One night Yew whispers, "I just want to watch you," and she lies across the bed and gazes at Badd with the same intensity that she did when they first met. He can feel it beneath his skin as they undress, that strange, unreadable darkness that still manages to unnerve him. She lies at their side and watches as Faraday pushes Badd down and takes him in his mouth. Watches the way he spreads Faraday's legs apart like he's wanted to for years, touches him until they're left gasping every name but their own, one desperate string of byrnetyrellcalisto.
Badd shivers when her breath grazes the back of his neck, cool and silent against the fervor of Faraday's cries. "Make him come," she whispers, and Badd just curses and bites his lip and does everything she asks.
They bring their share of justice to the courtroom, but in the end they always return to the untouchable Cohdopian Embassy, that open wound that's still tender and raw even after all these years. Coachen is beyond the law now, they know that better than anyone, but the catalyst of his crime has proven to be just as elusive.
Badd finds an Embassy brochure on his desk when he returns from lunch one day, an ironic memento from his partner, who's suddenly decided that three years is too long to spend chasing pawns. They meet that same night, because even Badd has to admit that it's the only move they have left.
"Attempting to infiltrate the Embassy is going to be incredibly difficult," Yew warns them again and again. "The truth is, my connections there just aren't strong enough—"
"No," Faraday interrupts angrily, grabbing her wrists and pulling her so close that for a second she actually looks scared. "We need something decisive, Calisto. You have to find something we can use."
She looks at Badd over his shoulder, then smiles calmly as she takes Faraday's hand. "I'll see what I can do."
Yew gets them the floor plans, as she always does, and they spend three days helping Faraday analyze every hallway, every room, every escape route. "It's going to be on the fifth floor," Yew reminds him quietly, and Badd can't tell if it's fear or something else that's hiding between her words. "The risk we're taking is still enormous. I don't think more than one of us should go in."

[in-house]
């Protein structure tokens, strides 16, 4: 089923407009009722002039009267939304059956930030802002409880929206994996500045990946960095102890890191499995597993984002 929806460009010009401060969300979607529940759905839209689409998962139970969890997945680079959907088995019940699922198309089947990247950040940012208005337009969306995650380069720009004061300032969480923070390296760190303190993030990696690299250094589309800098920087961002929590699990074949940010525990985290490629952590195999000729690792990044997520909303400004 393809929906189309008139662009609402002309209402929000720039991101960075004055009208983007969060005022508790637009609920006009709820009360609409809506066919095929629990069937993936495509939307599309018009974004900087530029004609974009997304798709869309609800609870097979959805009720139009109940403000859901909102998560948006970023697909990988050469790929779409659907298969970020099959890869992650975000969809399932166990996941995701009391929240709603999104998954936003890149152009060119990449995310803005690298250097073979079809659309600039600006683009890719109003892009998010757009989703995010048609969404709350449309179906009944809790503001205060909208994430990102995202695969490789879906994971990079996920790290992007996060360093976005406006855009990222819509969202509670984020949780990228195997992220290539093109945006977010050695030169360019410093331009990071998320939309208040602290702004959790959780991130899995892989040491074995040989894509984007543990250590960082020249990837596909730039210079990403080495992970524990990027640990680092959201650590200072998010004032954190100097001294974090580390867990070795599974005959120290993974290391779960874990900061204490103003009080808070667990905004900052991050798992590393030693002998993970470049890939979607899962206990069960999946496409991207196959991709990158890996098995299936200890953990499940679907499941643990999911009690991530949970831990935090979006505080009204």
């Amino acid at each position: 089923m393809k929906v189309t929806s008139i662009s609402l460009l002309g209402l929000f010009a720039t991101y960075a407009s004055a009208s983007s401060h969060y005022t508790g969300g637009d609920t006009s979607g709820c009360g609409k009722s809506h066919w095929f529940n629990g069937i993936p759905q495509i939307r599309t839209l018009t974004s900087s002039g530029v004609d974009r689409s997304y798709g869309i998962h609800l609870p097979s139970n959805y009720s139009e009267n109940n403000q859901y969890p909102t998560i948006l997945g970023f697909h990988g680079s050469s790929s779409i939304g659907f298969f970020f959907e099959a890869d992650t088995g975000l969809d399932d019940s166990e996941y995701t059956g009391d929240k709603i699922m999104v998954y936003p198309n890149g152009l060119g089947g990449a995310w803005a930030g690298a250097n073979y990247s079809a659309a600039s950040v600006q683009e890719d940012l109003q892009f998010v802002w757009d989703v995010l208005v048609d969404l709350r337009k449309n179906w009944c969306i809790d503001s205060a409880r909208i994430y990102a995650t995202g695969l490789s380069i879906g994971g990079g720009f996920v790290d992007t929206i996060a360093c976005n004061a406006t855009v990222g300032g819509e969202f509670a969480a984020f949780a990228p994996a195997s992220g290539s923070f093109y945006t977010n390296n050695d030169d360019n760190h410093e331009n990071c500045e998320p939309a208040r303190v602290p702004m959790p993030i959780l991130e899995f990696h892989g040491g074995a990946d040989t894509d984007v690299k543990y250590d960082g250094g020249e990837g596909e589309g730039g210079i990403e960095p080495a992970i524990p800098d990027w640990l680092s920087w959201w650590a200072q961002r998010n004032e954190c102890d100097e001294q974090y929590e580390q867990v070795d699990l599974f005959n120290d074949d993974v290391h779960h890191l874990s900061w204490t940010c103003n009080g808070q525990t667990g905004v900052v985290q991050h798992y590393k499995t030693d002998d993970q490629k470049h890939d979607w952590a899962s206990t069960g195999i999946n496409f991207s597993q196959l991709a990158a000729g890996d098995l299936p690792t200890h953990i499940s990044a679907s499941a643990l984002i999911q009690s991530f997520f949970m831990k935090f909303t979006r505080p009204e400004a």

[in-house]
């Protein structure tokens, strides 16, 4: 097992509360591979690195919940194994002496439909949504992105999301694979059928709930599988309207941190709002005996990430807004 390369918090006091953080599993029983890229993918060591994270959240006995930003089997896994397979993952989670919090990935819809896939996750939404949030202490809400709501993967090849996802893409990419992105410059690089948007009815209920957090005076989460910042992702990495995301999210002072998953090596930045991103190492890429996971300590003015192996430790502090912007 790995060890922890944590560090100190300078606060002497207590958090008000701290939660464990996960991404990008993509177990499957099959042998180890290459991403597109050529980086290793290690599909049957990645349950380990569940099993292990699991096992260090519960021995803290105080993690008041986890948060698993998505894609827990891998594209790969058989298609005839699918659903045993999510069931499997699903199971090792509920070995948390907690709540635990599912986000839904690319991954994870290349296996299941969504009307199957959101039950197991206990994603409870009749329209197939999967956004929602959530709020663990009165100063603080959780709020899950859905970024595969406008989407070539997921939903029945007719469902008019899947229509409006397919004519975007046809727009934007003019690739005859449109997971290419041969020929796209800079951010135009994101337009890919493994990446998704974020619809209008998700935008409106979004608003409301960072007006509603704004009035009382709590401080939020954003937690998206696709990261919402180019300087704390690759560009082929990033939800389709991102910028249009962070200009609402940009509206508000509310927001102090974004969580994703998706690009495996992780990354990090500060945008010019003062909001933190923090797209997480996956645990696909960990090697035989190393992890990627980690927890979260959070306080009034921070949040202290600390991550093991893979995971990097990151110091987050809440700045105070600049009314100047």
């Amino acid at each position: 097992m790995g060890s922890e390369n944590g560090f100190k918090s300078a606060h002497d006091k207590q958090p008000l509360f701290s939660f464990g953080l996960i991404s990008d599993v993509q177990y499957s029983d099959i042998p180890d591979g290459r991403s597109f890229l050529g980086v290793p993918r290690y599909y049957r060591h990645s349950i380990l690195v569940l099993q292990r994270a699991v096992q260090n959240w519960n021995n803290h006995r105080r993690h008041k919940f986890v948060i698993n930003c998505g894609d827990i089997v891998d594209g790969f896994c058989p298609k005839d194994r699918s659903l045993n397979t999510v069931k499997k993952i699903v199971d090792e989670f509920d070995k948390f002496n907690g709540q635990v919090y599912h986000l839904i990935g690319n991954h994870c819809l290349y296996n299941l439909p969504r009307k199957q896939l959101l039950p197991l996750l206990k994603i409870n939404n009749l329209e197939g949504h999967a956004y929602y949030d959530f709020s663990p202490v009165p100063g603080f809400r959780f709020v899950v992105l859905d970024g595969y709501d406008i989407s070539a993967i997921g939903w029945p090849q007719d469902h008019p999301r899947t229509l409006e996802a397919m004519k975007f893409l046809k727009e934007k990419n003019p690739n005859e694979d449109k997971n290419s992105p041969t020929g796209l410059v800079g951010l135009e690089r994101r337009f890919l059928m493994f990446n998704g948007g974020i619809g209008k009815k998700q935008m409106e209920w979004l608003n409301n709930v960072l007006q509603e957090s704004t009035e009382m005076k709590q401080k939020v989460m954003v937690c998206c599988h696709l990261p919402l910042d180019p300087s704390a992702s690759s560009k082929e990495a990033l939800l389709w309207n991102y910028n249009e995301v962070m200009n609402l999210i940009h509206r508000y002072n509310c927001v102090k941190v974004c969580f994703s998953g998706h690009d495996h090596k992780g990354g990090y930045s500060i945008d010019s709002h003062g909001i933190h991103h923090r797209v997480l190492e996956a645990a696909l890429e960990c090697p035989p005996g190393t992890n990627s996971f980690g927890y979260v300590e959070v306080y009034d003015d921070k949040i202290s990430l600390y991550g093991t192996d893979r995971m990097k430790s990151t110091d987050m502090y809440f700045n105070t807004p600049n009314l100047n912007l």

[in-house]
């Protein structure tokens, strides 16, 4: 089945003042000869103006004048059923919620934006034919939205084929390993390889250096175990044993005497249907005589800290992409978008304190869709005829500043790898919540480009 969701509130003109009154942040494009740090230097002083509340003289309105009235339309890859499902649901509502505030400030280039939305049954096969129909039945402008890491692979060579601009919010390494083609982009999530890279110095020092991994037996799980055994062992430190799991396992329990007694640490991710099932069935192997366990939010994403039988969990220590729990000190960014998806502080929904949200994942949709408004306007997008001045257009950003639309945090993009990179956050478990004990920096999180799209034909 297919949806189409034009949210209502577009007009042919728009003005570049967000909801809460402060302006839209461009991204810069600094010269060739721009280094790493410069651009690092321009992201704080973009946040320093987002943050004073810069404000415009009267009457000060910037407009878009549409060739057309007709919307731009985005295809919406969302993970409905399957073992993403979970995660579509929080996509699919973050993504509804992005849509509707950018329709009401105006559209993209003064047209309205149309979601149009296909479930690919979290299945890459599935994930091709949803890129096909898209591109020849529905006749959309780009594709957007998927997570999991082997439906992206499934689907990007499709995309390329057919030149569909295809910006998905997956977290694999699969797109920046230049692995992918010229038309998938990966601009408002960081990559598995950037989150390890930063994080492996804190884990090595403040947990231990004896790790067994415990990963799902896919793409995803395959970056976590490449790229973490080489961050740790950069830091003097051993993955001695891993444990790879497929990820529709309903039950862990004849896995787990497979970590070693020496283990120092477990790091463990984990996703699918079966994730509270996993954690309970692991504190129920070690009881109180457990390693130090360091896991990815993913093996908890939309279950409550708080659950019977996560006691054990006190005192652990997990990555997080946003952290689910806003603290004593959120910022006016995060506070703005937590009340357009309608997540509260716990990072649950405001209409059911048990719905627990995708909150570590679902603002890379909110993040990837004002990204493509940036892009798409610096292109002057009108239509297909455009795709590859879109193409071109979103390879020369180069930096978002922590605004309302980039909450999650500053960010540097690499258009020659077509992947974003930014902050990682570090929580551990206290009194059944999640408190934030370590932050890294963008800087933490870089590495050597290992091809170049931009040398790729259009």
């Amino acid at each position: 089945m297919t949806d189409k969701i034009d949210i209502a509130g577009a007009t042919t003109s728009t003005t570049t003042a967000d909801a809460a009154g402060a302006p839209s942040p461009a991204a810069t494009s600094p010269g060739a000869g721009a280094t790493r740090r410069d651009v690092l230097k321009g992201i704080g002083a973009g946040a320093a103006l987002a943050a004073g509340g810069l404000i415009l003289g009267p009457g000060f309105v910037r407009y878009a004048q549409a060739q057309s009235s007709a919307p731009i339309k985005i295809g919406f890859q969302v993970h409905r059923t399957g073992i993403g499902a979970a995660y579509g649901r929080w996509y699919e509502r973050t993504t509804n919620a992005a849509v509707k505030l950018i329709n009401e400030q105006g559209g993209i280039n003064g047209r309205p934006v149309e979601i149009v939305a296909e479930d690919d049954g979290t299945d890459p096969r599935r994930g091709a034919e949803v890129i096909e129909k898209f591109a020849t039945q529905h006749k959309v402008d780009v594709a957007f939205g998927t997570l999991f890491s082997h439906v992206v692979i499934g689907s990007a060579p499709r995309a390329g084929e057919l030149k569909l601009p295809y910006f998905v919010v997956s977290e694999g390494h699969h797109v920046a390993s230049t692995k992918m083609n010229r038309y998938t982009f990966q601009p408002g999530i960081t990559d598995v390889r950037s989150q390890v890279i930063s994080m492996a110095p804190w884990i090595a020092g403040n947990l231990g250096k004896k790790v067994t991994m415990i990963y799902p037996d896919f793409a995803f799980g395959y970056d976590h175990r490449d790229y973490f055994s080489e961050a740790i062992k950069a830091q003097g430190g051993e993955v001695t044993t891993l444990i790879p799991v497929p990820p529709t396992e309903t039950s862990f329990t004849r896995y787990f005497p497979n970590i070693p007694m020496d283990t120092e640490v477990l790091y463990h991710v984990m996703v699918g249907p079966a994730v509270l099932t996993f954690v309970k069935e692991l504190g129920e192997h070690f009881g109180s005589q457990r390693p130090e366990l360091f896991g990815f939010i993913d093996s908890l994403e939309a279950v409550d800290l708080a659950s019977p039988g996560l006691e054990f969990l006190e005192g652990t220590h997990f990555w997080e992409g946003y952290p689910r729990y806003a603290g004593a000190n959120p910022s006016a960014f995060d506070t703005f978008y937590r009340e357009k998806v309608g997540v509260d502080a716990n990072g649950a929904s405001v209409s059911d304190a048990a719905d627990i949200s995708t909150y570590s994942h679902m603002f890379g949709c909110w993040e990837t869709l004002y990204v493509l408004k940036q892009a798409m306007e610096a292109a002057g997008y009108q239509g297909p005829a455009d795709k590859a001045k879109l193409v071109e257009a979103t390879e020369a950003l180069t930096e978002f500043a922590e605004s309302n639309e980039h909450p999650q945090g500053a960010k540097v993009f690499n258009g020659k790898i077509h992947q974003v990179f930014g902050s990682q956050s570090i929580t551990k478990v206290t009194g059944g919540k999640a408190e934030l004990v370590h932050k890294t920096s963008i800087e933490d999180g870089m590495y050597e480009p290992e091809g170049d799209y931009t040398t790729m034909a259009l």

"I'll do it," Faraday says without looking up, and they both know that it would be pointless to argue.
Two nights later they join hands one final time and watch as Faraday disappears into the shadows of the Cohdopian Embassy, counting the seconds until he returns with their prize.
They almost can't believe it when he pulls his mask off and falls to his knees in the grass, holding out the key in one gloved hand.
"We did it," Yew says in disbelief, reaching down slowly when he offers it to her. "This...this is everything we need." She turns it over in her hands, running her fingers over the delicate butterfly pattern that adorns the handle. "Here," she says suddenly, turning to Badd. "The last job is one the Yatagarasu can't do. You have your evidence. The rest is up to you and Faraday."
Badd studies her in the darkness. "We've always been in this together, you know that."
"Tyrell," she says, looking over at Faraday with an amused sort of smile. "We made quite the team, no one can ever deny that. But I can't help you anymore." She's silent for a moment. "You've always had each other though. And that's not something I'd take for granted, if I were you."
Badd just looks at her in confusion, trying ignore the knot of unease that's beginning to form in the pit of his stomach. "But I don't understand."
And to his surprise she begins to laugh. Troubled, unsettling laughter that tears through the silence like a knife. "You will," she says, and kisses him on the cheek before pressing their hard-earned prize painfully against his chest.